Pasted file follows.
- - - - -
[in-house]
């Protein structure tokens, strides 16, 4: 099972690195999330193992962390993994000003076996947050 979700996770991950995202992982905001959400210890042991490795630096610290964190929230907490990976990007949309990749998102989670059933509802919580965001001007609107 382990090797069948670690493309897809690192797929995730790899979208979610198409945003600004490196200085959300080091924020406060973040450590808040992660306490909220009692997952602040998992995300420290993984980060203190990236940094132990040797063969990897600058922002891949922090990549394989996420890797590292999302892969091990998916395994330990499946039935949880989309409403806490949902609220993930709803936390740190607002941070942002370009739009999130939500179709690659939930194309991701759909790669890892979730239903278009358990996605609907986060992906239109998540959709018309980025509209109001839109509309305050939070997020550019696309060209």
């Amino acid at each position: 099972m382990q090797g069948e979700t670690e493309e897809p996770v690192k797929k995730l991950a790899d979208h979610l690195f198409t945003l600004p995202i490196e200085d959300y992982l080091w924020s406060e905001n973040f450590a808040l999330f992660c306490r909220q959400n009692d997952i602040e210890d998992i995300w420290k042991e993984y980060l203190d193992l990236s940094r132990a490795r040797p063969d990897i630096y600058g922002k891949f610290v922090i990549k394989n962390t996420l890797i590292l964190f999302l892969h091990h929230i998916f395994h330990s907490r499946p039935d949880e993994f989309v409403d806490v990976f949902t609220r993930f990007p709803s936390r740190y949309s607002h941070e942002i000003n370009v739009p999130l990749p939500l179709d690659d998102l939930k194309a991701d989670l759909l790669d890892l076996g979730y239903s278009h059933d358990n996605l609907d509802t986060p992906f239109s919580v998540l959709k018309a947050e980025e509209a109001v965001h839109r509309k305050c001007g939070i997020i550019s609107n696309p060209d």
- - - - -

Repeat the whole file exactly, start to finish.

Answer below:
[in-house]
């Protein structure tokens, strides 16, 4: 099972690195999330193992962390993994000003076996947050 979700996770991950995202992982905001959400210890042991490795630096610290964190929230907490990976990007949309990749998102989670059933509802919580965001001007609107 382990090797069948670690493309897809690192797929995730790899979208979610198409945003600004490196200085959300080091924020406060973040450590808040992660306490909220009692997952602040998992995300420290993984980060203190990236940094132990040797063969990897600058922002891949922090990549394989996420890797590292999302892969091990998916395994330990499946039935949880989309409403806490949902609220993930709803936390740190607002941070942002370009739009999130939500179709690659939930194309991701759909790669890892979730239903278009358990996605609907986060992906239109998540959709018309980025509209109001839109509309305050939070997020550019696309060209």
């Amino acid at each position: 099972m382990q090797g069948e979700t670690e493309e897809p996770v690192k797929k995730l991950a790899d979208h979610l690195f198409t945003l600004p995202i490196e200085d959300y992982l080091w924020s406060e905001n973040f450590a808040l999330f992660c306490r909220q959400n009692d997952i602040e210890d998992i995300w420290k042991e993984y980060l203190d193992l990236s940094r132990a490795r040797p063969d990897i630096y600058g922002k891949f610290v922090i990549k394989n962390t996420l890797i590292l964190f999302l892969h091990h929230i998916f395994h330990s907490r499946p039935d949880e993994f989309v409403d806490v990976f949902t609220r993930f990007p709803s936390r740190y949309s607002h941070e942002i000003n370009v739009p999130l990749p939500l179709d690659d998102l939930k194309a991701d989670l759909l790669d890892l076996g979730y239903s278009h059933d358990n996605l609907d509802t986060p992906f239109s919580v998540l959709k018309a947050e980025e509209a109001v965001h839109r509309k305050c001007g939070i997020i550019s609107n696309p060209d």